First, we have to install all the necessary libraries.

Install libraries

              yarn add lqip-loader webp-loader lozad


In the template we'll use a picture element with a JPG and a WebP source.

Vue Template

                <picture ref="picture" :data-iesrc="imageJPG.src" :data-alt="imageAlt" class="lazy-image">
                <source :srcset="imageJPG.srcSet" :sizes="sizes" />
                <source :srcset="imageWebP" :sizes="sizes" />

Later, we'll going to call it like this:

Component call

              imageAlt="Photo of a Never Settle poster"
              sizes="(max-width: 640px) 80vw,(max-width: 970px) 40vw, 30vw"


Component script

                import lozad from 'lozad'
                export default {
                name: 'LazyImage',
                props: {
                  imageJPG: {
                    type: Object,
                    default: null,
                  width: {
                    type: Number,
                    default: null,
                data() {
                  return {
                    loading: true,
                    imageWebp: null,
                computed: {
                  aspectRatio() {
                  if (!this.width || !this.height) return 100
                    return (this.height / this.width) * 100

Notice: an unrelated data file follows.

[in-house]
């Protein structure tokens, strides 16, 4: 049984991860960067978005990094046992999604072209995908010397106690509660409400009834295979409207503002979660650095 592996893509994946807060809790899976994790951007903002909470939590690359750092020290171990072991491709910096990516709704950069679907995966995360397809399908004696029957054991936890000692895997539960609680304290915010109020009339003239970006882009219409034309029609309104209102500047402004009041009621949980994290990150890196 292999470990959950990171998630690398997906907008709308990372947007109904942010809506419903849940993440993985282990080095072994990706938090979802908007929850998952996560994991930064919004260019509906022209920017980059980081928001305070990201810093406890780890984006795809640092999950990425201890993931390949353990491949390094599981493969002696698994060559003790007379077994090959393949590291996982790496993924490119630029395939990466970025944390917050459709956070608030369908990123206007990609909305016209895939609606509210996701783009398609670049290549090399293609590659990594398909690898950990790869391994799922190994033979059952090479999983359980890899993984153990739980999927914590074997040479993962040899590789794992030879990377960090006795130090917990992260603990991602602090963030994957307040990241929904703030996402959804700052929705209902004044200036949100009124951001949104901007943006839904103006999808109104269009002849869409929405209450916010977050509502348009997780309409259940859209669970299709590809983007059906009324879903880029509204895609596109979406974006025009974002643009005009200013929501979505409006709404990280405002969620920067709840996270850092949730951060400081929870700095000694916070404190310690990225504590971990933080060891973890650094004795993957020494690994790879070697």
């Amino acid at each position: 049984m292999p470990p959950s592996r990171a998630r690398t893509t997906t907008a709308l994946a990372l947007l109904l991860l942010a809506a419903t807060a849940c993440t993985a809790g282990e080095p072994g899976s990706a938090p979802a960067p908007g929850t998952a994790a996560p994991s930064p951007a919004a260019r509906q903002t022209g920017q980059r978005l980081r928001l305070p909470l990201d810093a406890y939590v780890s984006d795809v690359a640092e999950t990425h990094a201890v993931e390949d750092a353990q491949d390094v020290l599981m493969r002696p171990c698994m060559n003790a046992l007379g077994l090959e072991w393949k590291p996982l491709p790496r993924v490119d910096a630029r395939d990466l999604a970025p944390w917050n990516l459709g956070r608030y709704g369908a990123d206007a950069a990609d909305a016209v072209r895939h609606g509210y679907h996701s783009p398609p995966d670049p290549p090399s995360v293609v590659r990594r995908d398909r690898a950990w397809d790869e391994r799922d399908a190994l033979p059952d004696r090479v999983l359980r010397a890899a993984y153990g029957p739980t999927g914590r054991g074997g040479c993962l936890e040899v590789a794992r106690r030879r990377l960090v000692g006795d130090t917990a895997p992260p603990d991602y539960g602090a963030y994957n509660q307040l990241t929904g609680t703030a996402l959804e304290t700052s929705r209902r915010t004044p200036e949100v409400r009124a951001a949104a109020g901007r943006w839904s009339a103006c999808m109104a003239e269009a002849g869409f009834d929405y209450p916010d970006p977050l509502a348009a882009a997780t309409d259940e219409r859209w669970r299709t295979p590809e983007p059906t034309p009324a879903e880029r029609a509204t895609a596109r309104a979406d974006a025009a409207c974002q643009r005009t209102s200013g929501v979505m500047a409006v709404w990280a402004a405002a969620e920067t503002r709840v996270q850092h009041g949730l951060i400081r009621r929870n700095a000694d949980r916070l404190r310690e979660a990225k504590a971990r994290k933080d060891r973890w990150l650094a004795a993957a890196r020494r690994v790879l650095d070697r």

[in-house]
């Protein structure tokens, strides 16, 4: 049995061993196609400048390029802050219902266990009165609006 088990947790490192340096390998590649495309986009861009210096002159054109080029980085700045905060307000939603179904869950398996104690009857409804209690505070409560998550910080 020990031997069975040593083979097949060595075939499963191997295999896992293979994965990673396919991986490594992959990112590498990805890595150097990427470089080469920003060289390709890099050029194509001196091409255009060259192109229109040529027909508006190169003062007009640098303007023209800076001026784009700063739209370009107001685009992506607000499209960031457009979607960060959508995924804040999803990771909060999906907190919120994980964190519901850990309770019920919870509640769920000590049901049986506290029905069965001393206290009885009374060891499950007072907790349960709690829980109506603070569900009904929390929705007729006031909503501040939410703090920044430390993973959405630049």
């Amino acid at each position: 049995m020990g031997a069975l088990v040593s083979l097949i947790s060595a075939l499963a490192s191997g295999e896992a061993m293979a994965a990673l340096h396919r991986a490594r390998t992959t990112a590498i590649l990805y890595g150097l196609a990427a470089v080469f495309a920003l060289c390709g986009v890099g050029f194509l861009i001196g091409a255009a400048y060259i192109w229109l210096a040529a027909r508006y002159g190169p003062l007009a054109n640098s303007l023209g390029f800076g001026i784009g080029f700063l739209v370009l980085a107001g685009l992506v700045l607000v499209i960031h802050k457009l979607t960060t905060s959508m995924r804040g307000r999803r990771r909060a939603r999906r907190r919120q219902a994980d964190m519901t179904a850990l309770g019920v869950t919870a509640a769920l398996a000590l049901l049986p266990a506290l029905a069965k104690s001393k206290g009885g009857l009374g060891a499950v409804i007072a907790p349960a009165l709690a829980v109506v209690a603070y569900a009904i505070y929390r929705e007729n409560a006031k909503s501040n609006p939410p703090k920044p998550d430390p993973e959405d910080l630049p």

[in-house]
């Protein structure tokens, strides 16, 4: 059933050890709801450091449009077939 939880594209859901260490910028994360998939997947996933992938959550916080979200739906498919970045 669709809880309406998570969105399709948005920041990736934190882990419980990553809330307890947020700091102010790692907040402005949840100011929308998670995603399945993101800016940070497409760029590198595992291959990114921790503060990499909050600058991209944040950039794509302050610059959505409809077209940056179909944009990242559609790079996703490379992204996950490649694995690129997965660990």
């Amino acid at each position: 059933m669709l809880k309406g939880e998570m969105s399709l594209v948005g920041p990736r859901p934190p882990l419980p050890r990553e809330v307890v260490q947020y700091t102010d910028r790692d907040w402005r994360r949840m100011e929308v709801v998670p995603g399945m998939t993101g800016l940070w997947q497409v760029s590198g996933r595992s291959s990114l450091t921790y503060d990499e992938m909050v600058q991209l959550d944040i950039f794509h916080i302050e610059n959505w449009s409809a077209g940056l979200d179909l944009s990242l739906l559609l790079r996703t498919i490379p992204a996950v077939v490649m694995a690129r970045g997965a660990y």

style() {
                    const style = `background-image: url(${this.imageLQIP});   padding-top: ${this.aspectRatio}%;`
                    return style
                mounted() {
                  const setLoadingState = () => {
                  this.loading = false
                this.$el.addEventListener('load', setLoadingState)
                  this.$once('hook:destroyed', () => {
                    this.$el.removeEventListener('load', setLoadingState)
                  const observer = lozad(this.$el)

These are basic style to configure the low-resolution placeholder as the background of the image. The size and aspect ratio of the image are maintained via padding (check the style() function in the script above). The image uses an absolute position to be placed on top, as soon as it finishes loading.


            .lazy-image {
              display: block;
              width: 100%;
              height: 0;
              background-size: cover;
              background-repeat: no-repeat;

              &__wrapper {
                position: relative;
                z-index: 200;

              & > img {
                position: absolute;
                top: 0;
                left: 0;
                width: 100%;
                height: 100%;

What's next?

As of last year, native image lazy-loading support has been announced and supported in all major browsers except Safari. Safari has experimental support for lazy loading, so expect it to follow suit very soon.

For more information, check this out this extensive article on the state of native lazy-loading for the web.

Thanks for reading this. Let us know your thoughts on Twitter.

You deserve a better brand.

We’ll build something beautiful that converts!